Common Ground—Different Opinions:
Latter-day Saints and Contemporary Issues
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There are many hotly debated issues about which many people disagree, and where common ground is hard to find. From evolution to environmentalism, war and peace to political partisanship, stem cell research to same-sex marriage, how we think about controversial issues affects how we interact as Latter-day Saints.
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In Common Ground—Different Opinions: Latter-day Saints and Contemporary Issues various Latter-day Saint authors address many of the challenging issues facing us today from differing points of view. Though they differ on these tough questions, they have all found common ground in the gospel of Jesus Christ and the latter-day restoration. Their insights offer diverse points of view while demonstrating we can still love those with whom we disagree.
Praise for Common Ground—Different Opinions:
“[This book] provide models of faithful and diverse Latter-day Saints who remain united in the body of Christ. This collection clearly demonstrates that a variety of perspectives on a number of sensitive issues do in fact exist in the Church. . . . [T]he collection is successful in any case where it manages to give readers pause with regard to an issue they’ve been fond of debating, or convinces them to approach such conversations with greater charity and much more patience. It served as just such a reminder and encouragement to me, and for that reason above all, I recommend this book.” — Blair Hodges, Maxwell Institute
“After all these conversations, do we actually find ‘common ground’ here? Is there some place or idea upon which these sometimes opposing views can come together and meet? Each author has ties to the Church of Jesus Christ of Latter-day Saints. Each author expresses herself or himself clearly, succinctly, confidently and courteously. They are one in community, but they are not one in opinion. And when those differing opinions are expressed thoughtfully—and received respectfully—as they are in Common Ground, the community is enriched and there is room for growth on all sides.” — Laura Compton, Association for Mormon Letters
Contributors to this volume:
James E. Faulconer - Introduction
1 Robert L. Gleave - Paradigms
2 Robert L. Millet - What Is Our Doctrine?
3 Nathan B. Oman - What Do We Mean by “Church Doctrine”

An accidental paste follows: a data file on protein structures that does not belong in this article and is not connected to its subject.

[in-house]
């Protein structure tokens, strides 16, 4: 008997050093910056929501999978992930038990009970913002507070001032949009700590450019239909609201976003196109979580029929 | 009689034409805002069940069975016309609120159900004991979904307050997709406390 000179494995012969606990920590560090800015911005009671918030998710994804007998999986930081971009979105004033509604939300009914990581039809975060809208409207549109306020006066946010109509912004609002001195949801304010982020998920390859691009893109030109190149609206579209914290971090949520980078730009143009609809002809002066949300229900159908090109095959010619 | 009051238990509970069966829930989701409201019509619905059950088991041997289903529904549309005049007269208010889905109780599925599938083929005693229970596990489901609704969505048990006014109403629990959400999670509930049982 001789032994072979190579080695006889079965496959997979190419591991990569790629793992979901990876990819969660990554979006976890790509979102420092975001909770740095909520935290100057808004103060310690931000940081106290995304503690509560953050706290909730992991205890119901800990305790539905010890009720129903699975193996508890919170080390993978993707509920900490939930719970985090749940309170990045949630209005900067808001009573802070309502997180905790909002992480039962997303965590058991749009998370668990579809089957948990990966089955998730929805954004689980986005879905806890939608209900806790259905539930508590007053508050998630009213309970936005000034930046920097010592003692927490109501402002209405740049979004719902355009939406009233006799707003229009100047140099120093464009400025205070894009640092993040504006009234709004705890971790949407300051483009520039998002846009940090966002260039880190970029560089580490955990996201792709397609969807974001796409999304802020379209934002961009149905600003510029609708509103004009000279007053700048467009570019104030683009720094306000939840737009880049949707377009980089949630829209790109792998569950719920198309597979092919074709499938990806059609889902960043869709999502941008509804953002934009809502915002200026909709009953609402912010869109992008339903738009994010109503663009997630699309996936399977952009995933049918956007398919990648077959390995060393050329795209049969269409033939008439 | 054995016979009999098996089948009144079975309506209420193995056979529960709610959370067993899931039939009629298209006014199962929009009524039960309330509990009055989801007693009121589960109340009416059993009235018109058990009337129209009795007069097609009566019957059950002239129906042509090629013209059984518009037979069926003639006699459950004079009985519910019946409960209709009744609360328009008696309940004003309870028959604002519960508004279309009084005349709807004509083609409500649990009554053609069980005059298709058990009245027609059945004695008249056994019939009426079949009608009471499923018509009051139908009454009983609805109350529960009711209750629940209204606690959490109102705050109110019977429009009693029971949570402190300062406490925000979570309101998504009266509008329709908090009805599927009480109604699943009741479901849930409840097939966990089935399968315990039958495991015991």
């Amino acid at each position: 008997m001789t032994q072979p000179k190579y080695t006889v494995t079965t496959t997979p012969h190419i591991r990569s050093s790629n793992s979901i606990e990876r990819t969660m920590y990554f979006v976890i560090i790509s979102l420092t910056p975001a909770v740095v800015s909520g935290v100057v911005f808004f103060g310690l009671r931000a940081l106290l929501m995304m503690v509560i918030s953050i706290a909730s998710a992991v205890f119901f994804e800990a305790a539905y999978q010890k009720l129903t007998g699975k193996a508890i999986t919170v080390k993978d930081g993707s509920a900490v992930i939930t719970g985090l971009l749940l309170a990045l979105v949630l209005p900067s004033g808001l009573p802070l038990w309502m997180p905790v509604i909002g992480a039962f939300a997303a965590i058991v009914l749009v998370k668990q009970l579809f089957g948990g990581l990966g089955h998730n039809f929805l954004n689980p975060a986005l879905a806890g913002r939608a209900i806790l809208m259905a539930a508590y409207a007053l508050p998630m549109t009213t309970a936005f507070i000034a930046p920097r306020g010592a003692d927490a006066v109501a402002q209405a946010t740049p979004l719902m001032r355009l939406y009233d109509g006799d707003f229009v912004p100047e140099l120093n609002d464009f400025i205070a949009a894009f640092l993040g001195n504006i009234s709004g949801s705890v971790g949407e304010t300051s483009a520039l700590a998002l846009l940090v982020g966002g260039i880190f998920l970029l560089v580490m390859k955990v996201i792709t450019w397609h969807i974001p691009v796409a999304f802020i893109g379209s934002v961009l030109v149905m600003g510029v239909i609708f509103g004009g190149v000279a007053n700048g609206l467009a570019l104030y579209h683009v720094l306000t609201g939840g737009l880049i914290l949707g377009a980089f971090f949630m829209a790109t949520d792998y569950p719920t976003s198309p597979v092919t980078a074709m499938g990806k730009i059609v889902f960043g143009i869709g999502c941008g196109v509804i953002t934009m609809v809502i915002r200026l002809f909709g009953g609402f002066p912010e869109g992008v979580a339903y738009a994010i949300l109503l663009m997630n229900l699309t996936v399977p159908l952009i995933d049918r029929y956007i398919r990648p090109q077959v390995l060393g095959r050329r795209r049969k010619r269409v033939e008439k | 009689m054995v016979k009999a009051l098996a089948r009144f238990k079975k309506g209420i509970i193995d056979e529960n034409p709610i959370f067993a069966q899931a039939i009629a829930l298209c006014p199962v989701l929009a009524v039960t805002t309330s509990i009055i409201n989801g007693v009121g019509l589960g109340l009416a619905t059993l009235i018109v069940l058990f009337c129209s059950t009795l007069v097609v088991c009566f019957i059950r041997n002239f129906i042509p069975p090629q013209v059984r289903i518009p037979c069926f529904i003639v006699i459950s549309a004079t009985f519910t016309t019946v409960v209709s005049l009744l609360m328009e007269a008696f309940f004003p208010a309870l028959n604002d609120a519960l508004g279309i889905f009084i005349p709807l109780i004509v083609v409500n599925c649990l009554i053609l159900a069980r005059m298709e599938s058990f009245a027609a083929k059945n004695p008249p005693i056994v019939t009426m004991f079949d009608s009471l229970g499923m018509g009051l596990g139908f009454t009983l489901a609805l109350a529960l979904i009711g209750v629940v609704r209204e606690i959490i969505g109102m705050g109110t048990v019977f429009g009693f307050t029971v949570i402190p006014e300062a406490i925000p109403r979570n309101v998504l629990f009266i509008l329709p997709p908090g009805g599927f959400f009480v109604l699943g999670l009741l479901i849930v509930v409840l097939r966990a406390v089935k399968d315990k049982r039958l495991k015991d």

4 Larry Wimmer - Presiding in Our Homes: Are We Doing Too Much or Too Little?
5 Kent R. Brooks - Same-Gender Attraction and Same-Sex Marriage
6 Taylor G. Petrey - Toward a Post-Hetereosexual Mormon Theology
7 Richard N. Williams - Making Meaning and Making Families: Evaluating the Assumptive Grounds for Advocacy For or Against Same-Gender Marriage
8 Camille S. Williams - In Your Patience Possess Ye Your Souls
9 Kristine Haglund - For Louisa
10 Marleen S. Williams - A Journey through Feminism: Reflections of an LDS Woman
11 Margaret Blair Young - All God’s Children Got a Place in the Choir: Race and the Restored Gospel
12 Bruce W. Young - Following Christ in Times of War: Latter-day Saints as Peacemakers
13 Eric A. Eliason - Why We Fight: A Moral and Spiritual Basis for Latter-day Saint Military Service Today
14 Bob Bennett - Why I Am a Republican
15 Richard Davis - Partisanship and the Gospel of Jesus Christ
16 George B. Handley - Heaven and Earth: Thinking through Environmentalism
17 David A. Jensen - An Argument against Embryonic Stem Cell Research
18 Sariah Cottrell and Steven L. Peck - Becoming a Person: Stem Cells and LDS Teachings
19 Daniel Fairbanks - Evolution: From Naiveté to Understanding
20 David Grandy - Genesis and Darwin: Finding Common and Uncommon Ground
About the Editors:
Justin F. White is a graduate student in philosophy at the University of California, Riverside. He studied philosophy and English at Brigham Young University. His current research focuses on nineteenth- and twentieth-century European philosophy. He and his wife, Anna Snyder White, are the parents of three children.
James E. Faulconer is a professor of philosophy at Brigham Young University, associate director of the Wheatley Institution, and a former holder of the Richard L. Evans Chair for Religious Understanding.